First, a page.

State Allocation Board eases labor compliance deadline, funds seismic projects

Following concerns that districts don't understand laws regarding labor compliance, the State Allocation Board has moved to extend timelines for some districts to set up an enforcement system that ensures that their school construction workers are receiving a prevailing wage.

At issue are the guiding regulations that state officials and facility interests argue have changed and thus complicated the School Facility Program. Historically, districts have had to monitor their workers through an internal labor compliance program or by contracting the services out to a third party.

That is still the requirement.

A wrench was thrown in the system last year in the form of SBX 2 9, a law that required districts to pay a fee to the Department of Industrial Relations for a state-provided labor compliance program. But because of legal complications, implementation of the law was suspended in November.

Meanwhile, the districts that planned to contract out to DIR for recently approved projects in between the months of August and November 2010 now must return the monitoring services back to an in-house program or a third party.

On Wednesday, the allocation board voted to extend the timeline to May 2011for those districts to ensure internal or third party labor compliance.

A greater question, however, is how the allocation board will deal with districts that may have planned for DIR oversight after November 2010 and therefore did not set up an independent labor compliance plan. At this week's hearing, board members debated giving those projects a grace period as they did with the previous pool of districts, but did not reach a conclusion.

The board will likely revisit the issue at next month's hearing.

In order to release state construction funding, the Office of Public School Construction requires districts to ensure labor compliance for projects that draw funds from Proposition 55 and Proposition 47. Proposition 1D does not require labor compliance.

In other action this week, the board approved a request from Morongo Unified to move an elementary school replacement project to the front of the state's waiting line for school construction funds.

The project would relocate and replace the Joshua Tree Elementary School, which sits on multiple seismic fault lines.

In order to qualify for a Facility Hardship, which moves projects to the front of the so-called unfunded list, a project must constitute an imminent threat to student health and safety.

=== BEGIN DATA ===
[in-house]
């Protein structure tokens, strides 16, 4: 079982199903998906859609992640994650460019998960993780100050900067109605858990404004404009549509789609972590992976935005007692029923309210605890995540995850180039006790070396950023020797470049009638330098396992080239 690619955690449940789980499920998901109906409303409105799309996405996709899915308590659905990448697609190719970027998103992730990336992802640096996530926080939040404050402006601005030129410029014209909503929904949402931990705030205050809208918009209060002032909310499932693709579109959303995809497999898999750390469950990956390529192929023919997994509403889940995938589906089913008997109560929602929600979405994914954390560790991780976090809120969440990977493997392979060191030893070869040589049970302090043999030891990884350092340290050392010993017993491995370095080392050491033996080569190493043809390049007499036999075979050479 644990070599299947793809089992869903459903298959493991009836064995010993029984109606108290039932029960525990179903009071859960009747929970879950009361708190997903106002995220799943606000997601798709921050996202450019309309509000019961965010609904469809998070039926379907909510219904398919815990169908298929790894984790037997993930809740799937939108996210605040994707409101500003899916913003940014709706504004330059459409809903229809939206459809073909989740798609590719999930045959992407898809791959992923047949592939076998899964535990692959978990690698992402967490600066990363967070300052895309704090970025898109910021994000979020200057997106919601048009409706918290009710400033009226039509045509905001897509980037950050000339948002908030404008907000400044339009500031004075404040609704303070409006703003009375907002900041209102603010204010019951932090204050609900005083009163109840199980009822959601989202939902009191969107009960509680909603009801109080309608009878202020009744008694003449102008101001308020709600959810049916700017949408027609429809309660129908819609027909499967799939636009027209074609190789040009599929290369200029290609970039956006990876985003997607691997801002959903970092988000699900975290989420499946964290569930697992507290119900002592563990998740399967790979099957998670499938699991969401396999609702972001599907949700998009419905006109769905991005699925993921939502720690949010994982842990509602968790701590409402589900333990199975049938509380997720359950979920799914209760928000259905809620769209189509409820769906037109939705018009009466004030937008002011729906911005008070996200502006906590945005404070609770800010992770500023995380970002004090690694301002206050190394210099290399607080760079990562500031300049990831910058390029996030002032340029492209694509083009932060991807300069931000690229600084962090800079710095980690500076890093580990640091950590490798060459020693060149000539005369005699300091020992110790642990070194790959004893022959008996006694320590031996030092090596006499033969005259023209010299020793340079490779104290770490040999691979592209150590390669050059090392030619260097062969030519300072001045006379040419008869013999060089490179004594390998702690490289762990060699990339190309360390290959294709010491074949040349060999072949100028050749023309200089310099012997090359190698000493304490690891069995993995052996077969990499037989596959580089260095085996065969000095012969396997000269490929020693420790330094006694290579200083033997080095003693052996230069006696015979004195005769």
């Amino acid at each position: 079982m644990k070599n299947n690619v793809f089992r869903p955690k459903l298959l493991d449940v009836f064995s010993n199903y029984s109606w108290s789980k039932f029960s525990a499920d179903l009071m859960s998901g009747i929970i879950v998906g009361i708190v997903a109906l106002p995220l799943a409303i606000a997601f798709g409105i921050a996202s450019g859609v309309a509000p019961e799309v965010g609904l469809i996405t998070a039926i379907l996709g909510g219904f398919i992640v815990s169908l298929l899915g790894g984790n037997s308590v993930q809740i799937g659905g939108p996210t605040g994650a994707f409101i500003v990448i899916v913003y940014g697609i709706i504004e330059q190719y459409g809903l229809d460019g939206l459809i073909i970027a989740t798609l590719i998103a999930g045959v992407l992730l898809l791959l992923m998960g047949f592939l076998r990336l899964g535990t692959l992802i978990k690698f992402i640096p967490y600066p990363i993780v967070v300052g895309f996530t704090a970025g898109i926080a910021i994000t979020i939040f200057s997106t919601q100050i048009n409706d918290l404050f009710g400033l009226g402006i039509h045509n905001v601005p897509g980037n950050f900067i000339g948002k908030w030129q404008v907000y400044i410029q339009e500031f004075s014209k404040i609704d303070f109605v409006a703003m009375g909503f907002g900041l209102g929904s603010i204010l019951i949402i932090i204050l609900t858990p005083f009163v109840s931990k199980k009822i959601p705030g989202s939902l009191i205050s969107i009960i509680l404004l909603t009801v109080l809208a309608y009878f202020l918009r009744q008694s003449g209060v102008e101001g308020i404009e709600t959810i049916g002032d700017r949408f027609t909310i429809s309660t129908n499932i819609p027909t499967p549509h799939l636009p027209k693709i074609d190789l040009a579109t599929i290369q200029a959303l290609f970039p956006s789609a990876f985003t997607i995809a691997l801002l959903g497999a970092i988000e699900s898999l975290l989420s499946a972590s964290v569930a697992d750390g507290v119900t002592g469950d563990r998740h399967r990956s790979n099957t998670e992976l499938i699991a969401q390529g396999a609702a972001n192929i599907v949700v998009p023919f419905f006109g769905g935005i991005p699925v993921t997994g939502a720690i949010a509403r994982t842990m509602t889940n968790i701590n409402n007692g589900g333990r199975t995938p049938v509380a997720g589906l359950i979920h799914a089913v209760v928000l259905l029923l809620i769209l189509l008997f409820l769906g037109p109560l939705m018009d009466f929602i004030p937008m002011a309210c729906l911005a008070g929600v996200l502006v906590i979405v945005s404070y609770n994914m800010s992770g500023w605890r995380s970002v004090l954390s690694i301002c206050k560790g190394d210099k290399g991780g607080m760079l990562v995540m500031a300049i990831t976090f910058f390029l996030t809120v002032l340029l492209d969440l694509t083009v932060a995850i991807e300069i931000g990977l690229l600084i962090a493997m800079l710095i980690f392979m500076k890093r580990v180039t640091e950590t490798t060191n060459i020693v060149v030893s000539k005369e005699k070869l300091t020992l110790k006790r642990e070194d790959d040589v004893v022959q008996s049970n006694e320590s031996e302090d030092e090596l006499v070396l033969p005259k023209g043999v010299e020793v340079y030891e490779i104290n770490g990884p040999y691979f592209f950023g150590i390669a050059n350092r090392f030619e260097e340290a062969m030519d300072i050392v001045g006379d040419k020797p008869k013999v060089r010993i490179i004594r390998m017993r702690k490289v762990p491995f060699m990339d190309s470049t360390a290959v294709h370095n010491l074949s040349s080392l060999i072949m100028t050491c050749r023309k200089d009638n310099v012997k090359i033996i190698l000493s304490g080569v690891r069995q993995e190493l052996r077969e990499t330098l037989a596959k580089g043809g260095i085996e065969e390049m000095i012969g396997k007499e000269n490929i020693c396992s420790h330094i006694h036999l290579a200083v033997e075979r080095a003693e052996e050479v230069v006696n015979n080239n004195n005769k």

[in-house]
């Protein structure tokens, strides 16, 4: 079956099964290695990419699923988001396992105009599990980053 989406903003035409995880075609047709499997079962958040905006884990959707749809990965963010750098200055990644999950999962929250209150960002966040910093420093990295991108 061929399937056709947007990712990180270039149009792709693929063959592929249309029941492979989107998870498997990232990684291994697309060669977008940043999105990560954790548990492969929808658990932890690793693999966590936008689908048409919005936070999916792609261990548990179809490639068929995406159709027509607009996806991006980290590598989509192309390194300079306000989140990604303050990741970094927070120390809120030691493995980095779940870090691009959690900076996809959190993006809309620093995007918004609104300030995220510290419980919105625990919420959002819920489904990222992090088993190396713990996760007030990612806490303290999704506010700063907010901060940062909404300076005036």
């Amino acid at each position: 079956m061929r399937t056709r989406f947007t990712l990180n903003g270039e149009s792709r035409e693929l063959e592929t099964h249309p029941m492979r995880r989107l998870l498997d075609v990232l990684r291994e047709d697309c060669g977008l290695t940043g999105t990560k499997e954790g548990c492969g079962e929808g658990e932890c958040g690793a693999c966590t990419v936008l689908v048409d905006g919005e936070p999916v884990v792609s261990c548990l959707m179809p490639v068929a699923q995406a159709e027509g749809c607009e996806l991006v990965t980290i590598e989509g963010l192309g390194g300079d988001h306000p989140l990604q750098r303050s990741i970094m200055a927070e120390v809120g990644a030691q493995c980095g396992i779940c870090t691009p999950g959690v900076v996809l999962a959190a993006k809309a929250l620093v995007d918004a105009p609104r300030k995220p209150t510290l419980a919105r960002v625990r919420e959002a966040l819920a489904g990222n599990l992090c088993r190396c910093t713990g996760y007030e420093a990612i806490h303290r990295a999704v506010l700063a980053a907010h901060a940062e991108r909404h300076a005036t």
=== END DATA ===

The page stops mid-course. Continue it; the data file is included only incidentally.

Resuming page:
In May, the district submitted a Facility Hardship application following findings from structural engineers and the State Architect that the school's proximity to seismic fault lines created a safety hazard.

But the State Architect later clarified that since the school complied with building codes, it therefore didn't pose an immediate threat." As a result, it didn't qualify for Facility Hardship.

The board bucked the finding and granted the district's request.

There is nearly $200 million available for seismic retrofits approved by voters in 2006 that has since sat untouched. Eligibility criteria were written so that only a limited amount of districts could access the funds.

Joshua Tree Elementary, which was constructed in the 1950s, does not qualify for the seismic program, but district representatives said that it didn't matter because the school needed to be relocated.

State-hired engineers are currently helping districts assess whether their sites meet the criteria for the seismic mitigation program, and officials said Wednesday that an update will be available next month.

The board also accelerated funding for Calexico Unified, which sustained damage to Jefferson Elementary during a 7.2 magnitude earthquake that rocked the region last year.

The conduits, lighting, and ductwork that would be fixed with the district's modernization project were not damaged by the earthquake, but the district wanted to fix them both at the same time to improve efficiency.

The district argued that it would be wasteful to repair the ceilings that were damaged by the earthquake now, only to demolish them two years later to make the second round of repairs.

The project bypassed 511 projects on the state's unfunded list. The project, which took a state share of $2.2 million, left that money unavailable for the next district in line under the state's priority funding program.

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